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Tag:Emeka Okafor
Posted on: February 1, 2011 9:12 am
 

Shootaround 2.1.11: Super Host

Posted by Royce Young
  • Serge Ibaka has seen only a handful of minutes the past two games and Scott Brooks attributed focus to being one of the reasons. But he's not in trouble Brooks says. "He's not in the doghouse. It's just, do you want him to guard LeBron James? He can't guard LeBron." Ibaka said: "Everybody in the league has a bad game sometimes. Kevin Durant is the best scorer in the world. He has a couple of bad games, too. But the next day, he's working hard for the next game. That's what I try to do, too. So we'll see."
  • Al Iannazzone of The Record: "The Nets almost had everything they wanted Monday night. Carmelo Anthony was in their building in front of a good-size and loud crowd, and they played inspired basketball. But Anthony left Prudential Center with his team afterward and flew back to Denver. If the Nets really got everything they wanted, Anthony would have driven back to his place in New Jersey. But because so many players were involved in the now dormant trade talks, they probably were happy to see Anthony leave after the Nets’ 115-99 victory in front of 14,039 fans. Yet Anthony said something that could help restart the talks when he was asked what the Nets needed to get his signature on a three-year, $65 million extension."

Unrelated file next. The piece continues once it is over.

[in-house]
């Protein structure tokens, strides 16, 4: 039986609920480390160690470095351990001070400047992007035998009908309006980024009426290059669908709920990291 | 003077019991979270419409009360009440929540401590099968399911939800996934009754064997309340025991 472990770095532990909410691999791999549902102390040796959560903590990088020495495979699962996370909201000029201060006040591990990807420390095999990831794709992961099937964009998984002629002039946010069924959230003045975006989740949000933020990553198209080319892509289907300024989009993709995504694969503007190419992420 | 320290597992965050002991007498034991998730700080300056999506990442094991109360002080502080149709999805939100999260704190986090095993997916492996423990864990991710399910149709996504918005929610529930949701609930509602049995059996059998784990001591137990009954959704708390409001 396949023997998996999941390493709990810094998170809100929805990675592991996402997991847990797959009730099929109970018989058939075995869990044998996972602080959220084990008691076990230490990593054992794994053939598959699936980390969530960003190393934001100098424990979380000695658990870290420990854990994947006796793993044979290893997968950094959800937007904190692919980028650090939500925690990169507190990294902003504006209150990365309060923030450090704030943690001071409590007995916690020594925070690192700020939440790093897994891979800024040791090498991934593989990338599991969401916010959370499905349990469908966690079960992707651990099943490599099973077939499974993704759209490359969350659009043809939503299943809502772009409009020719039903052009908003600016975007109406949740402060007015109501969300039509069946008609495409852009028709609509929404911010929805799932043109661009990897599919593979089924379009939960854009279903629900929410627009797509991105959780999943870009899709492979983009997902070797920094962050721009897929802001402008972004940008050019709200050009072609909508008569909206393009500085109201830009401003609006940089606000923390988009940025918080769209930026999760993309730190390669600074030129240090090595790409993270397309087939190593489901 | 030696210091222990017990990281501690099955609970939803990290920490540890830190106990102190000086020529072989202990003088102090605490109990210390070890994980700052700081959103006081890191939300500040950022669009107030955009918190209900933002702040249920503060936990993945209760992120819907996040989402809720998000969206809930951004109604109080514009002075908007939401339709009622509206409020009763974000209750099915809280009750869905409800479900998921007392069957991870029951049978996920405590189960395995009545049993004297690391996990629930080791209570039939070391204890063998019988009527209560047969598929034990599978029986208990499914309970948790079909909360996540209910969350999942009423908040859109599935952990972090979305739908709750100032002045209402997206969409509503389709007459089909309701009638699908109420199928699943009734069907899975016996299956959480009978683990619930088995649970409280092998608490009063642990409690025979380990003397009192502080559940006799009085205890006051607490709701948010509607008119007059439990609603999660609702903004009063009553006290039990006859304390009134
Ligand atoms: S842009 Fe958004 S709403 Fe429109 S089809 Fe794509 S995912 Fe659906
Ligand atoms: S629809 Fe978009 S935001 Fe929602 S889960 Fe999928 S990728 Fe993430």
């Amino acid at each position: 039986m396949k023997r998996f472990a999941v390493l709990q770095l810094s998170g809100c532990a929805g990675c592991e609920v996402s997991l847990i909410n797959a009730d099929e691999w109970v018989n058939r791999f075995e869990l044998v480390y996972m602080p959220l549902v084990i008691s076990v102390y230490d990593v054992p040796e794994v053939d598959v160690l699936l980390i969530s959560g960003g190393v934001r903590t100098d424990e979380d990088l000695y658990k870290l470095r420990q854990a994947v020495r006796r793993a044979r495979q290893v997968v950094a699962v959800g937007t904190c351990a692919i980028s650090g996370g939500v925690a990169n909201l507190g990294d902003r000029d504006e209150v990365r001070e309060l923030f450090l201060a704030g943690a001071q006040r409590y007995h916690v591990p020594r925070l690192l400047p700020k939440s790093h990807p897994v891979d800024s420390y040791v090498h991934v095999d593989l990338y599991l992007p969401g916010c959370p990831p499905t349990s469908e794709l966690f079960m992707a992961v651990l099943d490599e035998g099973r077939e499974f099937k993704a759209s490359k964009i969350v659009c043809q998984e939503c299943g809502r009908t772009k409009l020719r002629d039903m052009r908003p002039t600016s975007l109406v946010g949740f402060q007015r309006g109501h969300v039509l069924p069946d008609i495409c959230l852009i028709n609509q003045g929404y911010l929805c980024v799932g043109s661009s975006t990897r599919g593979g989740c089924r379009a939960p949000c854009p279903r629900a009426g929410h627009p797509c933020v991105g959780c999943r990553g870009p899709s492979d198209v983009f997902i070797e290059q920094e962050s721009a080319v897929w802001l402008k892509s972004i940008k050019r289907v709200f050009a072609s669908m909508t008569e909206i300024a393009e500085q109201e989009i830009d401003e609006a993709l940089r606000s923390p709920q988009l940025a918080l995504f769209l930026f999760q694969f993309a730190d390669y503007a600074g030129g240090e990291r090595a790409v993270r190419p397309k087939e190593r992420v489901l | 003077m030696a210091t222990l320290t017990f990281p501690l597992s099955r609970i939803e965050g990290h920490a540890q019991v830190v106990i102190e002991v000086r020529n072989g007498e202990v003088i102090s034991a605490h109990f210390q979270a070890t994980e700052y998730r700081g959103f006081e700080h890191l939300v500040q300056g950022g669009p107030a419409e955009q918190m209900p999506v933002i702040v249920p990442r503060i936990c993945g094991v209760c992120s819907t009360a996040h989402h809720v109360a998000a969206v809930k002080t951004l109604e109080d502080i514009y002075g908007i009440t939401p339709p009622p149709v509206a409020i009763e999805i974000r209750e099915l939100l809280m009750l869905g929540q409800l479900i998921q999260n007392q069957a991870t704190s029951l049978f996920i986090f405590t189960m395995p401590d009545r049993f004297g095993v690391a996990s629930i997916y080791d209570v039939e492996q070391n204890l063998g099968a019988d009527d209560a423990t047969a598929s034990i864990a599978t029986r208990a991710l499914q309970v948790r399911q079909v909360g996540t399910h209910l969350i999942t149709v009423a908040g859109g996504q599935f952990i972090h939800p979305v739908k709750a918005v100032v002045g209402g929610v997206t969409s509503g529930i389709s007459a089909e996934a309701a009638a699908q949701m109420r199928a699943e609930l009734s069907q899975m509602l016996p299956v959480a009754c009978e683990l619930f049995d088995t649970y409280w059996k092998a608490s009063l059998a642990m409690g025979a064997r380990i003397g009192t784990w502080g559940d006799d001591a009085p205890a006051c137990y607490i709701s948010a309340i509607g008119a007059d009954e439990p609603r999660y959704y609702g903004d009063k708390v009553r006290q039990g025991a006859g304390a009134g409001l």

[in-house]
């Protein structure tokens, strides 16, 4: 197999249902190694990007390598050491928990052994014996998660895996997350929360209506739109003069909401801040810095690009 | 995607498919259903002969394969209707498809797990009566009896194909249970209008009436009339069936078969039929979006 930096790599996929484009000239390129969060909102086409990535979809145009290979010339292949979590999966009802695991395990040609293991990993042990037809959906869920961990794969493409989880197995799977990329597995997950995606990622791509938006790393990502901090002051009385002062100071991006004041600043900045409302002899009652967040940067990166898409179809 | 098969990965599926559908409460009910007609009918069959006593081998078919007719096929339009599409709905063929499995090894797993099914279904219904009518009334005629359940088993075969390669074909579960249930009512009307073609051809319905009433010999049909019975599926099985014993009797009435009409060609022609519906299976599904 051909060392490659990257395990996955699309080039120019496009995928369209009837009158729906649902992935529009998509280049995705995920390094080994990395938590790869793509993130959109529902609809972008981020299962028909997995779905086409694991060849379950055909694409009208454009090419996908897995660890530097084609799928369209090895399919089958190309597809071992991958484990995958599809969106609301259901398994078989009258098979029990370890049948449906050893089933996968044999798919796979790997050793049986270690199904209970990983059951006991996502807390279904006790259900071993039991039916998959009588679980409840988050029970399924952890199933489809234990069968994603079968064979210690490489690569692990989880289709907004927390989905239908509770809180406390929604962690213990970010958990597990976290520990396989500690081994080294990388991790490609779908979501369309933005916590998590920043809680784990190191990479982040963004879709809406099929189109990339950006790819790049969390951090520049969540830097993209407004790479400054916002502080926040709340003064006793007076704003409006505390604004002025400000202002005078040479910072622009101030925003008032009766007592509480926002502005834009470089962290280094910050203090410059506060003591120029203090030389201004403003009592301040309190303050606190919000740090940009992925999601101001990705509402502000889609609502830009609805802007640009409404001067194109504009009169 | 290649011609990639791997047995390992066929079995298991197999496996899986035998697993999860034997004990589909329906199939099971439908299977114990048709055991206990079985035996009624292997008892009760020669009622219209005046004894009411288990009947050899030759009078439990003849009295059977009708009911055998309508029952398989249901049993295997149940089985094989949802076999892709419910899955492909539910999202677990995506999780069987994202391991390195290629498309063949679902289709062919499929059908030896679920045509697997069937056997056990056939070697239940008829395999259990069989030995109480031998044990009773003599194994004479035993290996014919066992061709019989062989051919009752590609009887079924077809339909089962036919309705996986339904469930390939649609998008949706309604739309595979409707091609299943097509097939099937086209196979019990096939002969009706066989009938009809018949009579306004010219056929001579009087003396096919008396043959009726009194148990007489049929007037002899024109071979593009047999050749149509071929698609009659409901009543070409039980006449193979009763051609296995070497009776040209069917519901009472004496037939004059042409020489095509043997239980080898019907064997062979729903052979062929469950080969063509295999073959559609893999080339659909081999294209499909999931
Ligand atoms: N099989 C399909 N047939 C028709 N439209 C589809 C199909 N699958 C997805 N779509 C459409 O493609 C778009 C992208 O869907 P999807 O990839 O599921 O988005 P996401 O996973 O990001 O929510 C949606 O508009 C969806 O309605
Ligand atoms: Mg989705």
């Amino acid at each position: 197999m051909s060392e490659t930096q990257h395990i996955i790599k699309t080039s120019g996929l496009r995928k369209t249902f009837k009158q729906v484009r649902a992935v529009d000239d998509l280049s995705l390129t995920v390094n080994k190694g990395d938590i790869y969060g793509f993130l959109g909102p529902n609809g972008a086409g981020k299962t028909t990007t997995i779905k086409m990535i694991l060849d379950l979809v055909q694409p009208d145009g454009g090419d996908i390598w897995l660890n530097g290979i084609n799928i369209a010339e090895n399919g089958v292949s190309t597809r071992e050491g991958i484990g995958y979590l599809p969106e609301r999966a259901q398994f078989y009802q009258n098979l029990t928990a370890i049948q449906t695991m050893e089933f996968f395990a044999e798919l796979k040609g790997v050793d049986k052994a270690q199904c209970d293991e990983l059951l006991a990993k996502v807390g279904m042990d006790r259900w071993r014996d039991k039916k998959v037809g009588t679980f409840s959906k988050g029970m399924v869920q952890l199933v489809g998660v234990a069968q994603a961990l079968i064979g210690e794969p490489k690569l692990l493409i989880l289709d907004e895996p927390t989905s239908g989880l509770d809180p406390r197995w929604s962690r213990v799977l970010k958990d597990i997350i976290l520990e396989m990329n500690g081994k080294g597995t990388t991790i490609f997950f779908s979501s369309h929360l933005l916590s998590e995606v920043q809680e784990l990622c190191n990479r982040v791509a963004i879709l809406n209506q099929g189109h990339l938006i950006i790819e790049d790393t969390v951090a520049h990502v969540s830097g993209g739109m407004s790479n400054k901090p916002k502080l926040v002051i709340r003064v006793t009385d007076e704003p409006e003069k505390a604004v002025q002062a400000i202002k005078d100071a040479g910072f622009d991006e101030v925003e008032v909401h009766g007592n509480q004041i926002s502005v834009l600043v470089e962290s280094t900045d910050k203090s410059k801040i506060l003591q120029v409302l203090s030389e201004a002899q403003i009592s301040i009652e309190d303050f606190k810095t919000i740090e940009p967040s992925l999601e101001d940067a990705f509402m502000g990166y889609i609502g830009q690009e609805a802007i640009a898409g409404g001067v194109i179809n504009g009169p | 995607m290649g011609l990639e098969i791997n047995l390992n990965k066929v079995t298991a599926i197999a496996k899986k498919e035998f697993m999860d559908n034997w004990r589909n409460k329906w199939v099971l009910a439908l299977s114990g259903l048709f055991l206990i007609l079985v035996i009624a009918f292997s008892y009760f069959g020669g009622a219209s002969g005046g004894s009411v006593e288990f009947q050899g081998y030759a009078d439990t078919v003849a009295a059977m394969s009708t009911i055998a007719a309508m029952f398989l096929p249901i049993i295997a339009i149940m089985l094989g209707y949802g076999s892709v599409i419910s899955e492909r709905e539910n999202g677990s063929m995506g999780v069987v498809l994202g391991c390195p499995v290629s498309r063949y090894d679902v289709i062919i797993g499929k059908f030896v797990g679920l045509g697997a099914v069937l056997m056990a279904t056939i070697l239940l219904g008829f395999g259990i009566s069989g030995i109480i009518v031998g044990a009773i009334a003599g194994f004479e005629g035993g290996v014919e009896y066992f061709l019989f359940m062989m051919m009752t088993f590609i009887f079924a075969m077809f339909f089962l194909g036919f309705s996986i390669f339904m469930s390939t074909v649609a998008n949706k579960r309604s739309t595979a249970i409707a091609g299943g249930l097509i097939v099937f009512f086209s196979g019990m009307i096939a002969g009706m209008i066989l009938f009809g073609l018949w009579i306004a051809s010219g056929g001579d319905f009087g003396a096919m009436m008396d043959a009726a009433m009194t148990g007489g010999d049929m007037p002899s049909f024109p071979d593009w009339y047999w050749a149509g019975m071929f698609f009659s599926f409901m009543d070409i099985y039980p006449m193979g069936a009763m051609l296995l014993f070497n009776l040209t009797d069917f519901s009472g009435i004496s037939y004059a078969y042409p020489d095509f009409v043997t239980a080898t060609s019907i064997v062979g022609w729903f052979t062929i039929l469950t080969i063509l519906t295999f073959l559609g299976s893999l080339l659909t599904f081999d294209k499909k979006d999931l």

• Marvin Williams says he's got no issues with Shawne Williams. "It's all good," Marvin Williams told The Atlanta Journal-Constitution . "I have no hard feelings towards Shawne. What happened, happened. I am sure when we go to New York it will be interesting. But I had no problems with him before the game and I have no problems with him today. Like I said, some things happened throughout the game and I just finally reacted."
  • Mike Wells of The Indianapolis Star: "I wouldn’t have been shocked if I walked into the locker room on Monday and saw Tyler Hansbrough wearing a muscle t-shirt that had 'I’m Free' written across the front of it. To say Hansbrough won’t miss Jim O’Brien would be an understatement. Hansbrough, like some members in the organization, didn’t care for O’Brien constantly tinkering with his rotation."
Posted on: January 25, 2011 4:50 am
 

Game Changer 1.25.11:

Detroit takes a perimeter attack, CP3 overwhelms with help, and Ruy Gay saves the day, all in today's Game Changer. 
Posted by Matt Moore